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10 May 2022

From grassroots to government: How students' simple idea grew into a major project

What started as a simple idea between a group of students at King’s may soon be helping to shape a change in policy for business and governments alike.

Leonardo, Marcia and Jasper. Picture: CONTRIBUTED

The School of Politics and Economics hosted its first ever policy pitch competition for students in early 2020 and the opportunity immediately appealed to Marcia Holst, Jasper Doeninghaus and Leonardo Vizioli.

The undergraduate trio, who study philosophy, politics and economics (PPE), immediately set to work on an idea to meet the brief – a policy to help the UK government achieve its net-zero carbon commitments – and enlisted the help of friends over a period of weeks to hone their idea.

What resulted was a simple concept the trio hoped would be enough to impress the panel of judges: a carbon scoring system for consumer goods (you can find out more about the idea here). The idea, research, and delivery won unanimous praise from the panel and the trio were awarded the top prize.

Instead of resting on their laurels, however, they were determined to push on with the policy and set about building on their work. The onset of the COVID-19 pandemic meant the trio were able to dedicate additional time to the project and, over the next two years, the concept has flourished.

The carbon label constitutes an important tool to raise awareness, increase transparency, and provide crucial information.

Marcia Holst

Boosted by funding from the Project Together scholarship, the students took their work to a German retailer, Alnatura, and were invited to field-test their system in one of the firm’s superstores – an exercise which yielded encouraging results.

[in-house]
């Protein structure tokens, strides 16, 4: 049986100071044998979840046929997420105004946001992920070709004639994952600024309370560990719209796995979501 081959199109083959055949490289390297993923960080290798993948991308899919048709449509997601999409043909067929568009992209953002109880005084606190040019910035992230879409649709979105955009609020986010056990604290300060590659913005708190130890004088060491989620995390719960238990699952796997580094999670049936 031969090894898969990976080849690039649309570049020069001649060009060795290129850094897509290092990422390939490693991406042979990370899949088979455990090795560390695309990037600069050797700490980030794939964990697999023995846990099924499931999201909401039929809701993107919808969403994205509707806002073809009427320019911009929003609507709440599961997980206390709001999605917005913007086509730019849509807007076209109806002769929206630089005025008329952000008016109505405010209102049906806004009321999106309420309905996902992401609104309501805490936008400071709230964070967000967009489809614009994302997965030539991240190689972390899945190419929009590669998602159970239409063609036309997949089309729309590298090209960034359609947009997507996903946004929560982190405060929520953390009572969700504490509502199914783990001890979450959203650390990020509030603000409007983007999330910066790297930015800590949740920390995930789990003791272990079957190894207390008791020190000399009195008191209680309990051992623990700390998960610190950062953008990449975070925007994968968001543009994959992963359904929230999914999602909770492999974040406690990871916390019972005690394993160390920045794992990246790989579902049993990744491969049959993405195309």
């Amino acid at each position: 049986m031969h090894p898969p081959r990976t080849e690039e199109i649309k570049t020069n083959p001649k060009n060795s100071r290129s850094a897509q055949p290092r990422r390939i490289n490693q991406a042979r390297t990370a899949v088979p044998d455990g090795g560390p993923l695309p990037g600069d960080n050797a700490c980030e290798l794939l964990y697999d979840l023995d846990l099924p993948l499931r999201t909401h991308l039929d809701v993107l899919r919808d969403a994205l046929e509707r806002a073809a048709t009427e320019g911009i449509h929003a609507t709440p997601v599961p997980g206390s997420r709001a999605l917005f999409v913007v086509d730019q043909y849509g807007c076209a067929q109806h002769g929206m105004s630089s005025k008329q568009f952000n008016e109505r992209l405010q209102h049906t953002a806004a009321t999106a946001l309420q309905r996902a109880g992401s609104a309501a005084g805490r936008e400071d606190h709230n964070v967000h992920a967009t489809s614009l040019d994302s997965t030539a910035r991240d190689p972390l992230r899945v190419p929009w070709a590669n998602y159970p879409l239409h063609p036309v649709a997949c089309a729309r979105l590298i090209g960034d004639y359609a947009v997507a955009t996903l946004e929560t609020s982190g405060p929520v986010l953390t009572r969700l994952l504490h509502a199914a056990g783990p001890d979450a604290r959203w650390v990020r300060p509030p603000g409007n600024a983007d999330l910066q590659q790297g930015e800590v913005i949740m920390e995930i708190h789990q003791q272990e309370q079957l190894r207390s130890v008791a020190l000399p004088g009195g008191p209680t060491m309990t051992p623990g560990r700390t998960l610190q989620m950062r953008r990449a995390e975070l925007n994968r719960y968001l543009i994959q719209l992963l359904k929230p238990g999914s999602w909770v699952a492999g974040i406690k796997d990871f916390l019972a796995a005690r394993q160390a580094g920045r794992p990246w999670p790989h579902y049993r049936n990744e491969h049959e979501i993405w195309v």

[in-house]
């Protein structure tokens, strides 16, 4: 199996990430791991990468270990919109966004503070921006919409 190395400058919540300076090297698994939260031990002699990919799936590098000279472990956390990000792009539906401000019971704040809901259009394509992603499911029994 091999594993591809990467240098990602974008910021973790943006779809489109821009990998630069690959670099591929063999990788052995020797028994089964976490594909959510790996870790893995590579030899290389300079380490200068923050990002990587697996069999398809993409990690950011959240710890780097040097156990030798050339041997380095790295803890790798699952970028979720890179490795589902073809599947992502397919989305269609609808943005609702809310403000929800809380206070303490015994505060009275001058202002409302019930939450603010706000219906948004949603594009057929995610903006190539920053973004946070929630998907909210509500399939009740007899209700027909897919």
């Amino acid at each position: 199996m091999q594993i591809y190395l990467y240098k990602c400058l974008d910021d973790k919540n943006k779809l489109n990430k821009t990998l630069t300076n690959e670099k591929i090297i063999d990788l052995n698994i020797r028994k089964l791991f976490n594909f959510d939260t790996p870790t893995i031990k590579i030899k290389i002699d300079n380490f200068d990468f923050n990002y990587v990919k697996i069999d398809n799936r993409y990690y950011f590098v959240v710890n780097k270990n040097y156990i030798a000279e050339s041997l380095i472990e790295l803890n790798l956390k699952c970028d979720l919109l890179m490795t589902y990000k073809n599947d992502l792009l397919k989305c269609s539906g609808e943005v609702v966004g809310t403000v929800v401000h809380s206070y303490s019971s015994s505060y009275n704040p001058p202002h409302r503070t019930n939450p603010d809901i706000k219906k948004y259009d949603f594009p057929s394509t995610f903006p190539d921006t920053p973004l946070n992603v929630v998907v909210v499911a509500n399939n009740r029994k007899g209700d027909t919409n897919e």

Their raw data suggests the carbon-scoring system influenced purchasing decisions for consumers by raising awareness and positively impacted the carbon footprint of the supermarket as a result.

They have subsequently been invited to contribute to a policy project with the German Federal Ministry of Food and Agriculture and they hope their results could feed into government policy in future.

Their work over the last two years has contributed to their dissertations, which are due to be submitted in the coming weeks, and may yet shape their own futures. All three will continue to work on their project over the summer – they currently do a minimum of 10 hours a week alongside their studies – and, if their results continue to impress, they may yet continue to build the concept into the future with the ministry and supermarket.

“We are convinced [the carbon scoring system] is a good thing and we want to make it possible,” said Jasper. “We are going to present our results to Alnatura soon and see where we go from there.”

Marcia said: “We believe precise carbon accounting is vital in the decarbonisation process of any industry. The carbon label constitutes an important tool to raise awareness, increase transparency, and provide crucial information. Our results suggest it can have a significant impact towards more pro-environmental behaviour.”

Leonardo added: “We spent a lot of time thinking about a policy that could be business-friendly but we also thought about creating something that could affect other areas. We believe this idea could be expanded to a whole range of industries and we’d like to make that happen in future.”

And what about advice for others thinking about building a successful policy idea?

“Try to narrow it down to a very specific policy issue you would like to solve,” said Marcia. “Make sure to consider how your idea would impact other interest groups in the political economy and how to respond to their possible objections. Incorporate feedback and criticism from experts and be flexible with your original plan.”

Leonardo said: “Try hard to think of an idea that is feasible to implement but is also impactful.”

Jasper added: “Take the time to think about it and speak to people about it. We had an idea and we started to talk to our networks and through that process the idea was refined.”